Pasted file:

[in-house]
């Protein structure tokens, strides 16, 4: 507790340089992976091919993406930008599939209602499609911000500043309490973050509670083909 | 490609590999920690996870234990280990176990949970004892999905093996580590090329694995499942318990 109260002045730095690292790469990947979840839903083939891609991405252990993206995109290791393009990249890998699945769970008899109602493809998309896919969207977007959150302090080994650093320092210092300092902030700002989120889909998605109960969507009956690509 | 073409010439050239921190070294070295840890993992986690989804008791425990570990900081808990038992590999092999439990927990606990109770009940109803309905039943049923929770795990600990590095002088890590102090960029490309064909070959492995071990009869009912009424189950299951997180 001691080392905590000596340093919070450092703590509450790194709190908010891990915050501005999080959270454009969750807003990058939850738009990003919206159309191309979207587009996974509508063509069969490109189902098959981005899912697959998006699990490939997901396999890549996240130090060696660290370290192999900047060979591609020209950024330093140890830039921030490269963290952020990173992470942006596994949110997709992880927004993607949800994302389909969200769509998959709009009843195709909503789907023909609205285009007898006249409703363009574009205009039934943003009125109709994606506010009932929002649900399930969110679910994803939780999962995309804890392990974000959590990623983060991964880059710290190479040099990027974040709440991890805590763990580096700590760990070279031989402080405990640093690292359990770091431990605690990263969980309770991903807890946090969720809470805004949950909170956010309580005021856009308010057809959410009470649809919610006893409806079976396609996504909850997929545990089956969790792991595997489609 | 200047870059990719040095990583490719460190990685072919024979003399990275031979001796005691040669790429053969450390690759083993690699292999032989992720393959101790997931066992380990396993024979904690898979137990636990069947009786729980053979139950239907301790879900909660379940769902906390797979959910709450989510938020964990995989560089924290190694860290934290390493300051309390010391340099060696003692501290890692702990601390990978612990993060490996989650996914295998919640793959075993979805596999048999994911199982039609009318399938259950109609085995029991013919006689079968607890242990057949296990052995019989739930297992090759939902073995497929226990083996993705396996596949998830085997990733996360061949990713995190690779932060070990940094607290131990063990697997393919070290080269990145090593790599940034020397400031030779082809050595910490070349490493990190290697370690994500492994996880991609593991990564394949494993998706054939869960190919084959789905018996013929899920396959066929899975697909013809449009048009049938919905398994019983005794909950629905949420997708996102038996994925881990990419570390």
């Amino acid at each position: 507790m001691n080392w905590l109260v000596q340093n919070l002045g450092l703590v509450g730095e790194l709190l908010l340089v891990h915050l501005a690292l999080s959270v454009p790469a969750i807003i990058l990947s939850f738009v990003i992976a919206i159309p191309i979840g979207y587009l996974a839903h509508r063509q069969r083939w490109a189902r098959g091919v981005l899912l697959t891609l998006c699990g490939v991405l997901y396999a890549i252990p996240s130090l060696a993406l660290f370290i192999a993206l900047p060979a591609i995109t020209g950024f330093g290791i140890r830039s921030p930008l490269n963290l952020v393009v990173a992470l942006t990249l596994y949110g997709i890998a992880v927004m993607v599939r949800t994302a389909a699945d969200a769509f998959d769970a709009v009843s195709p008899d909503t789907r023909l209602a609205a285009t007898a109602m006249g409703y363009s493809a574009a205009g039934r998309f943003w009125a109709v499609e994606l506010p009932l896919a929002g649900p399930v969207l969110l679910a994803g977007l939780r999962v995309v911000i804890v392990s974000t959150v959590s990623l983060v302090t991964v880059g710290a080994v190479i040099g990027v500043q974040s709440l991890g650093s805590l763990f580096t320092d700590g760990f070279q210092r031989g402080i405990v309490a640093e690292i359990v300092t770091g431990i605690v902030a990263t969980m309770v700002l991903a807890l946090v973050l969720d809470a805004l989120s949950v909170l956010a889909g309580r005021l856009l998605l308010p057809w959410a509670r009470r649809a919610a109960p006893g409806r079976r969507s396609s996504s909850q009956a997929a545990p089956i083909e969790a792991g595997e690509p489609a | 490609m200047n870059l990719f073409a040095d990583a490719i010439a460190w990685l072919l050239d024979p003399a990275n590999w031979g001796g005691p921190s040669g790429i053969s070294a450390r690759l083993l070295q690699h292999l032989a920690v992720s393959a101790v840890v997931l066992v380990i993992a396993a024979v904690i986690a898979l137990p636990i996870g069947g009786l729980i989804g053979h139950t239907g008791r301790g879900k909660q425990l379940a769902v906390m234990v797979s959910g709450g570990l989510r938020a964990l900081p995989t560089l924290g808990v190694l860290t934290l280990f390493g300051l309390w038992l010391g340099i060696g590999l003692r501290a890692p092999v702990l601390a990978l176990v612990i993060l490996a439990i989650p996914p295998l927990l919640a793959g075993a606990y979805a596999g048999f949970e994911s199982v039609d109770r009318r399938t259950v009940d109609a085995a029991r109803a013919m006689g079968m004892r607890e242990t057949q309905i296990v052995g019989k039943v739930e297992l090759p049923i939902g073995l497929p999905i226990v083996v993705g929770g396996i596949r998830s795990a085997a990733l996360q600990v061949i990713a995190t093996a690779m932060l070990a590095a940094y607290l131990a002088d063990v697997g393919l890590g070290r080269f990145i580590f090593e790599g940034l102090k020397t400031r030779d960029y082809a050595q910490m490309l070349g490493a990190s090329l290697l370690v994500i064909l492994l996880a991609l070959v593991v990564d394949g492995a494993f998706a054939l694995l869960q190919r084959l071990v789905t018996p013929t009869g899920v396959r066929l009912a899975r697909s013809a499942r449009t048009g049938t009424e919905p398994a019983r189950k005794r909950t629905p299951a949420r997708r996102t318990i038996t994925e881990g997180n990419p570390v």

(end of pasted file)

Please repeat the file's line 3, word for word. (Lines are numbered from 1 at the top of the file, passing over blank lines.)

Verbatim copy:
């Amino acid at each position: 507790m001691n080392w905590l109260v000596q340093n919070l002045g450092l703590v509450g730095e790194l709190l908010l340089v891990h915050l501005a690292l999080s959270v454009p790469a969750i807003i990058l990947s939850f738009v990003i992976a919206i159309p191309i979840g979207y587009l996974a839903h509508r063509q069969r083939w490109a189902r098959g091919v981005l899912l697959t891609l998006c699990g490939v991405l997901y396999a890549i252990p996240s130090l060696a993406l660290f370290i192999a993206l900047p060979a591609i995109t020209g950024f330093g290791i140890r830039s921030p930008l490269n963290l952020v393009v990173a992470l942006t990249l596994y949110g997709i890998a992880v927004m993607v599939r949800t994302a389909a699945d969200a769509f998959d769970a709009v009843s195709p008899d909503t789907r023909l209602a609205a285009t007898a109602m006249g409703y363009s493809a574009a205009g039934r998309f943003w009125a109709v499609e994606l506010p009932l896919a929002g649900p399930v969207l969110l679910a994803g977007l939780r999962v995309v911000i804890v392990s974000t959150v959590s990623l983060v302090t991964v880059g710290a080994v190479i040099g990027v500043q974040s709440l991890g650093s805590l763990f580096t320092d700590g760990f070279q210092r031989g402080i405990v309490a640093e690292i359990v300092t770091g431990i605690v902030a990263t969980m309770v700002l991903a807890l946090v973050l969720d809470a805004l989120s949950v909170l956010a889909g309580r005021l856009l998605l308010p057809w959410a509670r009470r649809a919610a109960p006893g409806r079976r969507s396609s996504s909850q009956a997929a545990p089956i083909e969790a792991g595997e690509p489609a | 490609m200047n870059l990719f073409a040095d990583a490719i010439a460190w990685l072919l050239d024979p003399a990275n590999w031979g001796g005691p921190s040669g790429i053969s070294a450390r690759l083993l070295q690699h292999l032989a920690v992720s393959a101790v840890v997931l066992v380990i993992a396993a024979v904690i986690a898979l137990p636990i996870g069947g009786l729980i989804g053979h139950t239907g008791r301790g879900k909660q425990l379940a769902v906390m234990v797979s959910g709450g570990l989510r938020a964990l900081p995989t560089l924290g808990v190694l860290t934290l280990f390493g300051l309390w038992l010391g340099i060696g590999l003692r501290a890692p092999v702990l601390a990978l176990v612990i993060l490996a439990i989650p996914p295998l927990l919640a793959g075993a606990y979805a596999g048999f949970e994911s199982v039609d109770r009318r399938t259950v009940d109609a085995a029991r109803a013919m006689g079968m004892r607890e242990t057949q309905i296990v052995g019989k039943v739930e297992l090759p049923i939902g073995l497929p999905i226990v083996v993705g929770g396996i596949r998830s795990a085997a990733l996360q600990v061949i990713a995190t093996a690779m932060l070990a590095a940094y607290l131990a002088d063990v697997g393919l890590g070290r080269f990145i580590f090593e790599g940034l102090k020397t400031r030779d960029y082809a050595q910490m490309l070349g490493a990190s090329l290697l370690v994500i064909l492994l996880a991609l070959v593991v990564d394949g492995a494993f998706a054939l694995l869960q190919r084959l071990v789905t018996p013929t009869g899920v396959r066929l009912a899975r697909s013809a499942r449009t048009g049938t009424e919905p398994a019983r189950k005794r909950t629905p299951a949420r997708r996102t318990i038996t994925e881990g997180n990419p570390v």